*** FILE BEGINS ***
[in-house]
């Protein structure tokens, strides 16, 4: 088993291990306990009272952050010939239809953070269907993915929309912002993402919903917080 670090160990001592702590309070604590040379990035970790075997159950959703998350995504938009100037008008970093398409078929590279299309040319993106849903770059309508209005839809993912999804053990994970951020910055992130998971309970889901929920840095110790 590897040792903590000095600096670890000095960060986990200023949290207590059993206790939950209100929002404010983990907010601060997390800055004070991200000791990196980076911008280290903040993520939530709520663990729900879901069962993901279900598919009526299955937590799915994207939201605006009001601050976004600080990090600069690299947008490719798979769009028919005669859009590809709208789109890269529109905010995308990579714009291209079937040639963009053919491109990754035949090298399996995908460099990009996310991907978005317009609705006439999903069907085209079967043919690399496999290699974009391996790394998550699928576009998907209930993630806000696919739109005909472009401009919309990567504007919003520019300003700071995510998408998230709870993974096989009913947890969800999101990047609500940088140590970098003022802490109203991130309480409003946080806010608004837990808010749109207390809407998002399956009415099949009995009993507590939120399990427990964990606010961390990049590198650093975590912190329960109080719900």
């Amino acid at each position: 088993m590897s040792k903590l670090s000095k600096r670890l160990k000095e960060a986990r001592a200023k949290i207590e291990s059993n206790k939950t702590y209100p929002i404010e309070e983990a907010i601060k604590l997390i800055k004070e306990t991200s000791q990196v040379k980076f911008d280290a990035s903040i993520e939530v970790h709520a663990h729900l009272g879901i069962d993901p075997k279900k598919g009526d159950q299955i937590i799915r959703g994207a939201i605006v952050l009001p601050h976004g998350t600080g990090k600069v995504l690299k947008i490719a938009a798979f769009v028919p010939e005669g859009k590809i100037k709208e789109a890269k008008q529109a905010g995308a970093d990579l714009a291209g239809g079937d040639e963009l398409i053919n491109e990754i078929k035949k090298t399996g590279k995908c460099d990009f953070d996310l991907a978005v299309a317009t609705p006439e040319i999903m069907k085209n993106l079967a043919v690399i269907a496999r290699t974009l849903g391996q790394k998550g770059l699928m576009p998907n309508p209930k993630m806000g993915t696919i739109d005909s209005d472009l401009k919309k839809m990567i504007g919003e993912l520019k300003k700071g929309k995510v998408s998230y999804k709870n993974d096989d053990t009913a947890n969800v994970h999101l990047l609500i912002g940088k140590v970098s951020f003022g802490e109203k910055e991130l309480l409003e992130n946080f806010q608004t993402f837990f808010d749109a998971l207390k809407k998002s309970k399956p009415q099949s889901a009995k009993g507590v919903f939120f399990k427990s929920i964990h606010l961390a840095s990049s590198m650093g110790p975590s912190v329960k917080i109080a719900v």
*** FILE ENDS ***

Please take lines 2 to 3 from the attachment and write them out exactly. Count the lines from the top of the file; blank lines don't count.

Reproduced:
């Protein structure tokens, strides 16, 4: 088993291990306990009272952050010939239809953070269907993915929309912002993402919903917080 670090160990001592702590309070604590040379990035970790075997159950959703998350995504938009100037008008970093398409078929590279299309040319993106849903770059309508209005839809993912999804053990994970951020910055992130998971309970889901929920840095110790 590897040792903590000095600096670890000095960060986990200023949290207590059993206790939950209100929002404010983990907010601060997390800055004070991200000791990196980076911008280290903040993520939530709520663990729900879901069962993901279900598919009526299955937590799915994207939201605006009001601050976004600080990090600069690299947008490719798979769009028919005669859009590809709208789109890269529109905010995308990579714009291209079937040639963009053919491109990754035949090298399996995908460099990009996310991907978005317009609705006439999903069907085209079967043919690399496999290699974009391996790394998550699928576009998907209930993630806000696919739109005909472009401009919309990567504007919003520019300003700071995510998408998230709870993974096989009913947890969800999101990047609500940088140590970098003022802490109203991130309480409003946080806010608004837990808010749109207390809407998002399956009415099949009995009993507590939120399990427990964990606010961390990049590198650093975590912190329960109080719900």
């Amino acid at each position: 088993m590897s040792k903590l670090s000095k600096r670890l160990k000095e960060a986990r001592a200023k949290i207590e291990s059993n206790k939950t702590y209100p929002i404010e309070e983990a907010i601060k604590l997390i800055k004070e306990t991200s000791q990196v040379k980076f911008d280290a990035s903040i993520e939530v970790h709520a663990h729900l009272g879901i069962d993901p075997k279900k598919g009526d159950q299955i937590i799915r959703g994207a939201i605006v952050l009001p601050h976004g998350t600080g990090k600069v995504l690299k947008i490719a938009a798979f769009v028919p010939e005669g859009k590809i100037k709208e789109a890269k008008q529109a905010g995308a970093d990579l714009a291209g239809g079937d040639e963009l398409i053919n491109e990754i078929k035949k090298t399996g590279k995908c460099d990009f953070d996310l991907a978005v299309a317009t609705p006439e040319i999903m069907k085209n993106l079967a043919v690399i269907a496999r290699t974009l849903g391996q790394k998550g770059l699928m576009p998907n309508p209930k993630m806000g993915t696919i739109d005909s209005d472009l401009k919309k839809m990567i504007g919003e993912l520019k300003k700071g929309k995510v998408s998230y999804k709870n993974d096989d053990t009913a947890n969800v994970h999101l990047l609500i912002g940088k140590v970098s951020f003022g802490e109203k910055e991130l309480l409003e992130n946080f806010q608004t993402f837990f808010d749109a998971l207390k809407k998002s309970k399956p009415q099949s889901a009995k009993g507590v919903f939120f399990k427990s929920i964990h606010l961390a840095s990049s590198m650093g110790p975590s912190v329960k917080i109080a719900v």